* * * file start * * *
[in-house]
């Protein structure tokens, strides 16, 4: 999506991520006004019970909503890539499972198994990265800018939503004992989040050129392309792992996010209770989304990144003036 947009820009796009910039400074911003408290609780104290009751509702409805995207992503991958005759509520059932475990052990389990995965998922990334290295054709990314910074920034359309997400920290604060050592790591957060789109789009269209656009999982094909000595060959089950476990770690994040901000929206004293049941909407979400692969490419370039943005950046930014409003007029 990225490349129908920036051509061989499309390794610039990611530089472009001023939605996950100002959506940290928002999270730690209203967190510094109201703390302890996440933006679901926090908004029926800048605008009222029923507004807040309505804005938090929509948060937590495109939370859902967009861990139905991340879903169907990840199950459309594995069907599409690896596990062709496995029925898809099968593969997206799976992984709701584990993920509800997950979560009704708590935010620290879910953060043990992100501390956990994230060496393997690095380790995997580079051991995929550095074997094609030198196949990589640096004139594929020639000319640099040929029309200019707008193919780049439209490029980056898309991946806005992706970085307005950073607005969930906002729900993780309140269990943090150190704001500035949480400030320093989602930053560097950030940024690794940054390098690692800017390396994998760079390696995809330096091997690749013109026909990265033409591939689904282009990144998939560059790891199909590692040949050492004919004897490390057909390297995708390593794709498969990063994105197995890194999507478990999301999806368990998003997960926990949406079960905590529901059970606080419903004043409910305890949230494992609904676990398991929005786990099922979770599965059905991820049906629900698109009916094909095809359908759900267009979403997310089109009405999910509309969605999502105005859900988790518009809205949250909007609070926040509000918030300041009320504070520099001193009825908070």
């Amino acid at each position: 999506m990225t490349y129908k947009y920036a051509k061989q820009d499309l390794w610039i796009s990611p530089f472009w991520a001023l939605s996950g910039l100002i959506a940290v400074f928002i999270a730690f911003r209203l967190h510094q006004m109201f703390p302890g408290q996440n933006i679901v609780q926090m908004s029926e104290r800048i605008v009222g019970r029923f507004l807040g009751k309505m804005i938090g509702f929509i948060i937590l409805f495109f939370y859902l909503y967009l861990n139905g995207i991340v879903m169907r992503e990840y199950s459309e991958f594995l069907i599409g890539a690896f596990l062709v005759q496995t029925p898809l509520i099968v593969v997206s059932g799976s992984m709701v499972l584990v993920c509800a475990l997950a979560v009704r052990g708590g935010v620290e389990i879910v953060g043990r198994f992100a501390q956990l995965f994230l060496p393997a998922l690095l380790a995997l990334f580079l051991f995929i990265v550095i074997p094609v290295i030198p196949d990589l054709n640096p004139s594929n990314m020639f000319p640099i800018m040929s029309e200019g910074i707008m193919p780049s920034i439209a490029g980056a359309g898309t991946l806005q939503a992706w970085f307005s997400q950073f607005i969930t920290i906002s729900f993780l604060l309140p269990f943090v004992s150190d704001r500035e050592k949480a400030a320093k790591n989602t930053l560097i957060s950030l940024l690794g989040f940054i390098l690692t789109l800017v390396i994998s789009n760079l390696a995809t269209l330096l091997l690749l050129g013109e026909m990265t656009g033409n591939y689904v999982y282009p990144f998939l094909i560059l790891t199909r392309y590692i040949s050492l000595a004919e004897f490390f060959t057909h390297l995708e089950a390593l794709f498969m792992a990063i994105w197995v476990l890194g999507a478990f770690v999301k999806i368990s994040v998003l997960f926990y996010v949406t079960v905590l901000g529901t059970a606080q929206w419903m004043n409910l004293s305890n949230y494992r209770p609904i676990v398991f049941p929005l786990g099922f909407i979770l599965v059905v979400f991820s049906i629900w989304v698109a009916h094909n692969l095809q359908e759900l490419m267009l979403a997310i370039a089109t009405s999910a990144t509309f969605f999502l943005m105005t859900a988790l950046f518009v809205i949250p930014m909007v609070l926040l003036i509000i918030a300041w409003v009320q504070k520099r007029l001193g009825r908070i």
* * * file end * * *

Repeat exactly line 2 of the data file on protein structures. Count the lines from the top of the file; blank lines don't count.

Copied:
């Protein structure tokens, strides 16, 4: 999506991520006004019970909503890539499972198994990265800018939503004992989040050129392309792992996010209770989304990144003036 947009820009796009910039400074911003408290609780104290009751509702409805995207992503991958005759509520059932475990052990389990995965998922990334290295054709990314910074920034359309997400920290604060050592790591957060789109789009269209656009999982094909000595060959089950476990770690994040901000929206004293049941909407979400692969490419370039943005950046930014409003007029 990225490349129908920036051509061989499309390794610039990611530089472009001023939605996950100002959506940290928002999270730690209203967190510094109201703390302890996440933006679901926090908004029926800048605008009222029923507004807040309505804005938090929509948060937590495109939370859902967009861990139905991340879903169907990840199950459309594995069907599409690896596990062709496995029925898809099968593969997206799976992984709701584990993920509800997950979560009704708590935010620290879910953060043990992100501390956990994230060496393997690095380790995997580079051991995929550095074997094609030198196949990589640096004139594929020639000319640099040929029309200019707008193919780049439209490029980056898309991946806005992706970085307005950073607005969930906002729900993780309140269990943090150190704001500035949480400030320093989602930053560097950030940024690794940054390098690692800017390396994998760079390696995809330096091997690749013109026909990265033409591939689904282009990144998939560059790891199909590692040949050492004919004897490390057909390297995708390593794709498969990063994105197995890194999507478990999301999806368990998003997960926990949406079960905590529901059970606080419903004043409910305890949230494992609904676990398991929005786990099922979770599965059905991820049906629900698109009916094909095809359908759900267009979403997310089109009405999910509309969605999502105005859900988790518009809205949250909007609070926040509000918030300041009320504070520099001193009825908070």